“I’m very, very well aware of the kids in the hospital and … what they’re going through, the hardships of the kids and the families and the staff,” Nan said. “So when I saw these coloring books – well, I don’t like calling them that because they’re more of an art therapy book – they were on the floor at Rady Children’s Hospital in San Diego, where I had been working, and I saw the kids there and the effect it had on them. ... they’ve been invaluable to the child life specialists there at the hospital.”
“The Sailor family launched this locally, then the Lerners stepped up and it went nationwide,” DiMari said of the book’s success. “Now, with Buddy and Nan’s donation, they’ve helped meet the urgent need we have due to the increased requests amid the current pandemic.”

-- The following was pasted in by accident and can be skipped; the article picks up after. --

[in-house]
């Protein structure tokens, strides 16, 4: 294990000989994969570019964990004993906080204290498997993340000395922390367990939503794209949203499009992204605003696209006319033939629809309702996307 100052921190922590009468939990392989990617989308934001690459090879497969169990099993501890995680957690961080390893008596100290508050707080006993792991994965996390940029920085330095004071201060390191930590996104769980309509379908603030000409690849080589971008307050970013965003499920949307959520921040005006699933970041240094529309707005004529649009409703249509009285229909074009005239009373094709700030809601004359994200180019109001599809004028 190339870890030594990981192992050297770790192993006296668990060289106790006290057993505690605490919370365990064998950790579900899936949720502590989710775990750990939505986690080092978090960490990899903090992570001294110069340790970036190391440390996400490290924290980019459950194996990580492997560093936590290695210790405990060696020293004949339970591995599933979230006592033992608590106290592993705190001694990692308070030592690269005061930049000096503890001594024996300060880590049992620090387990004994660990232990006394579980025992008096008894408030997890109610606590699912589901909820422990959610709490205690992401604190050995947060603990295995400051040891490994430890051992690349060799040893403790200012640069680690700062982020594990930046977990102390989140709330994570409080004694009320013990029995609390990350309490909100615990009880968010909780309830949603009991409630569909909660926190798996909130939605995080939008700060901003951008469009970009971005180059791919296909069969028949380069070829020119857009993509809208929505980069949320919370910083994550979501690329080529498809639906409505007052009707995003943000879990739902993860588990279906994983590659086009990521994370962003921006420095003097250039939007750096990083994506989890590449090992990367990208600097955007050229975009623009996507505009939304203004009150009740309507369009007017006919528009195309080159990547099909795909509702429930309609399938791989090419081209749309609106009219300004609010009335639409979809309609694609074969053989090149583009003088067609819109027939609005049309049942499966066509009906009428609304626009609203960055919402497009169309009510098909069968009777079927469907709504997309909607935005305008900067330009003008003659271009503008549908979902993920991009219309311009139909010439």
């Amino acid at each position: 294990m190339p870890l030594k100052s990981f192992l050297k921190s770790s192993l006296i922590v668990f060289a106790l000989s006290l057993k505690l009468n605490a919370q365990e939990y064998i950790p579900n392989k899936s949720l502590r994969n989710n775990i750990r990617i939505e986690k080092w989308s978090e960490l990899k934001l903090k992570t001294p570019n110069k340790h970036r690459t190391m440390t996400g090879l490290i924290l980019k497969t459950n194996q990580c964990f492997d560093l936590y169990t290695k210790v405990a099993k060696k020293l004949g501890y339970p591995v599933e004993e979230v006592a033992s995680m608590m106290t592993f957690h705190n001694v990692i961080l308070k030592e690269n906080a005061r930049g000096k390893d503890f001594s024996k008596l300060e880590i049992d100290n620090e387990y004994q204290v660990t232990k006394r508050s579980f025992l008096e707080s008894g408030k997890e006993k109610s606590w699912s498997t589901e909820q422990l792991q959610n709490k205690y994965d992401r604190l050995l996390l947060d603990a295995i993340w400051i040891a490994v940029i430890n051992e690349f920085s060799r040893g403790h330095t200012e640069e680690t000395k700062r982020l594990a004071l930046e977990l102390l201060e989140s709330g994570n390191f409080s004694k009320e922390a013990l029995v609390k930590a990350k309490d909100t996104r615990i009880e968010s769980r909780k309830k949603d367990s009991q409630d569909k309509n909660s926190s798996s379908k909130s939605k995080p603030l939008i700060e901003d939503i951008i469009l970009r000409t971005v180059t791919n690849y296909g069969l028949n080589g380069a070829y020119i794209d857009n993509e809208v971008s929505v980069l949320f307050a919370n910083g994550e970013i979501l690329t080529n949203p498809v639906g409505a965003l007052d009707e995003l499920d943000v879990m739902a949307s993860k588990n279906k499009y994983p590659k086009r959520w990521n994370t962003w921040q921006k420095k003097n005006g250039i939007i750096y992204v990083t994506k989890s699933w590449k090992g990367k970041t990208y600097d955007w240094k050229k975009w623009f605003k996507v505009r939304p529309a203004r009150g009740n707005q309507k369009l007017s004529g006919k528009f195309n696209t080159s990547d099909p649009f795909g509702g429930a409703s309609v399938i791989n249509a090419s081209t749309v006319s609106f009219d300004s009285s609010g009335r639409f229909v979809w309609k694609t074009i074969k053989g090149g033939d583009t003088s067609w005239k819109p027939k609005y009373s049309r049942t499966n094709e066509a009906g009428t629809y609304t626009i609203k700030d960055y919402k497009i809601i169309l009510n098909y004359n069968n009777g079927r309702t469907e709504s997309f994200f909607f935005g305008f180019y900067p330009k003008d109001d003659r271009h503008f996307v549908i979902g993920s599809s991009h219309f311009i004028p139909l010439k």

Shortly after their donation, Nan reached out to Jordan LeMahieu, wife of Yankee infielder DJ LeMahieu, to see if she and a few other Yankee wives would like to band together to come up with their own donation for the New York hospitals that DiMari had been receiving countless heart-wrenching emails from.
“I asked if a few of the wives could donate $1,000 and we could get a round of 6,000 books (to New York),” Nan said. “Within five minutes she said she would do the whole $10,000 with her husband … It’s just a huge demand (right now), and there’s been a huge response from the child life specialists from the effect it’s having on the kids, so we said this is just one of those things we have to get done right now.”
The Colorado Rockies Foundation was also inspired by what the Blacks started and wanted to join in their efforts, so the foundation gave a grant of $10,000 to reach more children in the Colorado Rockies territory.
Because of Nan’s background, Bud said supporting pediatric patients is particularly close to his heart, and he believes that even the smallest of gestures can provide joy to a sick child.